Industrial Robots and Robot System Safety
Industrial robots are programmable multifunctional mechanical devices designed to move material, parts, tools, or specialized devices through variable programmed motions to perform a variety of tasks. An industrial robot system includes not only industrial robots but also any devices and/or sensors required for the robot to perform its tasks as well as sequencing or monitoring communication interfaces.
Robots are generally used to perform unsafe, hazardous, highly repetitive, and unpleasant tasks. They have many different functions such as material handling, assembly, arc welding, resistance welding, machine tool load and unload functions, painting, spraying, etc. See Appendix IV:4-1 for common definitions. Most robots are set up for an operation by the teach-and-repeat technique. In this mode, a trained operator (programmer) typically uses a portable control device (a teach pendant) to teach a robot its task manually. Robot speeds during these programming sessions are slow.
This instruction includes safety considerations necessary to operate the robot properly and use it automatically in conjunction with other peripheral equipment. This instruction applies to fixed industrial robots and robot systems only. See Appendix IV:4-2 for the systems that are excluded.
A. Accidents: Past Studies
1. Studies in Sweden and Japan indicate that many robot accidents do not occur under normal operating conditions but, instead during programming, program touch-up or refinement, maintenance, repair, testing, setup, or adjustment. During many of these operations the operator, programmer, or corrective maintenance worker may temporarily be within the robot's working envelope where unintended operations could result in injuries.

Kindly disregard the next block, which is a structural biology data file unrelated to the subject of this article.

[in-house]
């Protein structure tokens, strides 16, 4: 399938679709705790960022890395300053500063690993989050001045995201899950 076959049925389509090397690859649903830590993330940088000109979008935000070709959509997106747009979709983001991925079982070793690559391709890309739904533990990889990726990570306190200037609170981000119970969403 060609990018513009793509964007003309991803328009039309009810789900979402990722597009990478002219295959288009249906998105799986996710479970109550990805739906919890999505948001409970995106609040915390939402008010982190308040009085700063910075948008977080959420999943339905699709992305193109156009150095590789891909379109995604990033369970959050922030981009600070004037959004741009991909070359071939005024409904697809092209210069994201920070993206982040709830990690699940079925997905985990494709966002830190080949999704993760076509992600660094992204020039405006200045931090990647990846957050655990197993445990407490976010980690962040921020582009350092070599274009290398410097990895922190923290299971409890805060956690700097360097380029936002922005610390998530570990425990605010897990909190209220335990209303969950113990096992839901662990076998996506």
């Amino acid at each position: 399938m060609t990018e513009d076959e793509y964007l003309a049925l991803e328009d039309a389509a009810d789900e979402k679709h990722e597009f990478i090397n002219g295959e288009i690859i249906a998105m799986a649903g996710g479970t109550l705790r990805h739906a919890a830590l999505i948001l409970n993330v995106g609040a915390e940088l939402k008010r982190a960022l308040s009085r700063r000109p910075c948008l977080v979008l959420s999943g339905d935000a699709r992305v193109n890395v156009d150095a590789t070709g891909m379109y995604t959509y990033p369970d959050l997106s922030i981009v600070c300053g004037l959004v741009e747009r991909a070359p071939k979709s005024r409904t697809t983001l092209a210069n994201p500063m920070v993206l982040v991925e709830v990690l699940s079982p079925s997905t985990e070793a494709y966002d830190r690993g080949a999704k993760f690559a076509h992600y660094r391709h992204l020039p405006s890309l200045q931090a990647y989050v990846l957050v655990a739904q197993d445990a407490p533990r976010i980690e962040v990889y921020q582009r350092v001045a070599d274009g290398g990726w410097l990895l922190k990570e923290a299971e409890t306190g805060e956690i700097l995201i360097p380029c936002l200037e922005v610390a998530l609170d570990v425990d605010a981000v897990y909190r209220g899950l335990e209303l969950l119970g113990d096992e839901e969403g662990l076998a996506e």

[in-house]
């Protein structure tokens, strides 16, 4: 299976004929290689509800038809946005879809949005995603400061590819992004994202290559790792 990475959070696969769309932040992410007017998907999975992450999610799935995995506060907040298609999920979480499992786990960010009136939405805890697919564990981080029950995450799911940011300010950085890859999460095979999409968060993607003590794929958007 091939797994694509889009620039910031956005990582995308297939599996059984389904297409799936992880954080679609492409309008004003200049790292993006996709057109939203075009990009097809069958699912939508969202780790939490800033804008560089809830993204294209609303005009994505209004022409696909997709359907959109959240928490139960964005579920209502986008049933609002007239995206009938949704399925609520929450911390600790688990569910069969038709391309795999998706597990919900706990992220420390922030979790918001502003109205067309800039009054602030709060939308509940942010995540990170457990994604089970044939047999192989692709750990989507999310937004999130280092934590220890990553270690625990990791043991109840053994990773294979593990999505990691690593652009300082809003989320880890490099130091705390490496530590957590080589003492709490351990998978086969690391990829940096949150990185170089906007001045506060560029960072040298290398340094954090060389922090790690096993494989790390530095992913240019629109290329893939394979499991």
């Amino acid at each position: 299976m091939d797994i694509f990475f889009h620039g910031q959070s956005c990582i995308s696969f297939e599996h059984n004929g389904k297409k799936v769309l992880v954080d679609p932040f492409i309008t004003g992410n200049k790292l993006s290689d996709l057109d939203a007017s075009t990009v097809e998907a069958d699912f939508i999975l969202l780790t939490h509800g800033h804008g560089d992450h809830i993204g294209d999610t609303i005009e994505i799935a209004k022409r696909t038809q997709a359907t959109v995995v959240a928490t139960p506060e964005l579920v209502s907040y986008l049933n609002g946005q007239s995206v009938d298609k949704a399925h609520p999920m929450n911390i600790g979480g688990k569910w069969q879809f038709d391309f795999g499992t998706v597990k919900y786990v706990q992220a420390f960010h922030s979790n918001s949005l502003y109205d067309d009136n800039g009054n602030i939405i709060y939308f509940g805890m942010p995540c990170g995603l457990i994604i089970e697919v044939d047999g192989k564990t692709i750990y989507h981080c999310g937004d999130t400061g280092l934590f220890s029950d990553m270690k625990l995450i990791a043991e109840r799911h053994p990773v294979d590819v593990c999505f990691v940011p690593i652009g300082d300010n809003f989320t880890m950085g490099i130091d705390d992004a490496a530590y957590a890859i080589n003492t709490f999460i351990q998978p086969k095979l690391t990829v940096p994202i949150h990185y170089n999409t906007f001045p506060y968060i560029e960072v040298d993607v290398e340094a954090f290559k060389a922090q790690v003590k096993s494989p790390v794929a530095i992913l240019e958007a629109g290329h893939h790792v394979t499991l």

2. Typical accidents have included the following:
§ A robot's arm functioned erratically during a programming sequence and struck the operator.
§ A materials handling robot operator entered a robot's work envelope during operations and was pinned between the back end of the robot and a safety pole.
§ A fellow employee accidentally tripped the power switch while a maintenance worker was servicing an assembly robot. The robot's arm struck the maintenance worker's hand.
B. Robot Safeguarding
The proper selection of an effective robotic safeguarding system should be based upon a hazard analysis of the robot system's use, programming, and maintenance operations. Among the factors to be considered are the tasks a robot will be programmed to perform, start-up and command or programming procedures, environmental conditions, location and installation requirements, possible human errors, scheduled and unscheduled maintenance, possible robot and system malfunctions, normal mode of operation, and all personnel functions and duties.
An effective safeguarding system protects not only operators but also engineers, programmers, maintenance personnel, and any others who work on or with robot systems and could be exposed to hazards associated with a robot's operation. A combination of safeguarding methods may be used. Redundancy and backup systems are especially recommended, particularly if a robot or robot system is operating in hazardous conditions or handling hazardous materials. The safeguarding devices employed should not themselves constitute or act as a hazard or curtail necessary vision or viewing by attending human operators.